Framework + Language Attention Deficit Disorder

I love technology and love playing with the latest and greatest (which being ‘latest’ always means there’s something new to play with.)  In the wee hours of night after work, I’ve been playing with various frameworks and languages for a few of my side projects and discovered that I have fallen into this rut where I keep reimplementing the startup idea I have in different languages.

First, I tried to create my own framework.  That, as it became painfully obvious, was not the best idea ever (even though I’ve done that for the full time job with a team.)  When reinventing the wheel though, its best to look out there and see what else is avaible.  At least be influenced by it.  This is when my ADD kicks in something fierce.

I played with the following: Wicket, Tapestry, Rails, Grails, Zope, Restlet, Django, Rails on Java, and JSF (ICK!).  The saddest part is that, depending on the framework/language, I’ve developed pretty large core pieces of functionality in many of those frameworks.   Then I threw them out!  I guess one positive of all this back-and-forth is after playing with these frameworks, I can feel pretty confident about the one I settled on (Django), but even now I have pings of “let me try something new!” (or flipping back to Grails occasionally.)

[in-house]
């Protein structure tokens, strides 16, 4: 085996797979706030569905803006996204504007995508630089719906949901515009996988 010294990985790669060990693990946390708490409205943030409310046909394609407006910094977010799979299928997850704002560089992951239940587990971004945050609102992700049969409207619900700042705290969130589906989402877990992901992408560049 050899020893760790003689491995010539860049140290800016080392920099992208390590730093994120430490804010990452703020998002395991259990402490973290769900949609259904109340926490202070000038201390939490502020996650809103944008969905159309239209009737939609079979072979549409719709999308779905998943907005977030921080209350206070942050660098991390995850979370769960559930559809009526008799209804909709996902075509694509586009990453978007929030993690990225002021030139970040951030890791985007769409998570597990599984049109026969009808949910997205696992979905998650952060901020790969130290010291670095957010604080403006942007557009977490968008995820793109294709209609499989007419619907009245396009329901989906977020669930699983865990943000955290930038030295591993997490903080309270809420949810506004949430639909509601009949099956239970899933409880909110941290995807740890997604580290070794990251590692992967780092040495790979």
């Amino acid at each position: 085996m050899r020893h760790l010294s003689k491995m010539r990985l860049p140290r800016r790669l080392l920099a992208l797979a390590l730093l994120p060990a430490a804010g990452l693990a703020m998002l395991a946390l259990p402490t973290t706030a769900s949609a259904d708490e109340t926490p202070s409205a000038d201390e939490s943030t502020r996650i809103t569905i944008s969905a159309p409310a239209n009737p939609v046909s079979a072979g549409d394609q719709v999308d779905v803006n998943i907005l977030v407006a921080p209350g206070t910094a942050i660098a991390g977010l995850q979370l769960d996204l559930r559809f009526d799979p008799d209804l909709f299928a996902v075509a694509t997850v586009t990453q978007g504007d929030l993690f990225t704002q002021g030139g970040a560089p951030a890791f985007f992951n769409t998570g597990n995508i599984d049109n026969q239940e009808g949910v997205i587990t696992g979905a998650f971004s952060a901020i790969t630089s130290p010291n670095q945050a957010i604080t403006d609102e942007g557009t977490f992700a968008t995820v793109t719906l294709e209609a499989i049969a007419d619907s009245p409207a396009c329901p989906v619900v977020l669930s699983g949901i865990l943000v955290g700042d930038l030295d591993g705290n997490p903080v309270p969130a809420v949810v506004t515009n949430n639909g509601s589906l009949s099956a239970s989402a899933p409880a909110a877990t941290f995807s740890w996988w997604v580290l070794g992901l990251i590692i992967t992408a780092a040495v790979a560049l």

Anyone else have these ADD issues with frameworks and languages?  How do you end up settling on one?

If anyone is interested, I can talk about a few of those above (why I went or didn’t go for them.)

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Disappointed with the 3GS and AT&T

Ye who enter this post, abandon all hope.

First of all, let me preface with the standard Apple-fanboy disclaimer. I’m a huge Apple fan (as the ridiculous number of Apple products littered all over my by apartment can attest to.) They really have pushed forward the entire Cell Phone industry, and have been a catalyst for the next generation of Something Great(tm.) That being said, …

The keynote left me a little “wanting.” The updates were boring, incremental and not what you’d typically expect from Apple. Apple doesn’t do incremental. It doesn’t do evolutionary. It does revolutionary. And to see a keynote that literally spent 5 minutes talking about voice-activated controls is borderline pathetic.

There was very little new announced or demoed. The hardware upgrades are what normally would be considered “bumps” in the Laptop world. I still don’t understand what “2x the magic” means, but I’m going to assume the magic is ram. I just find it awfully insulting that some of the features are not being ported over to the 3G (video recording, voice commands.) Jailbroken phones already have video recording! The one thing that would have been game-changing, a front facing camera, didn’t seem to make it out.

Regardless, I understand that the hardware form factor is pretty much “perfect” (See? I can be fanboyish) It’s perfect because it gets out of the way. The real form factor of the iPhone is iPhone OS. And Cupertino, that’s where we have a problem. The form factor has become totally stagnant.

Everyone remembers the first time they saw the iPhone OS. It really felt like something plucked out from the future. It’s like Doc Brown showed up in his Delorean and gave us this piece of technology from 20 years in the future.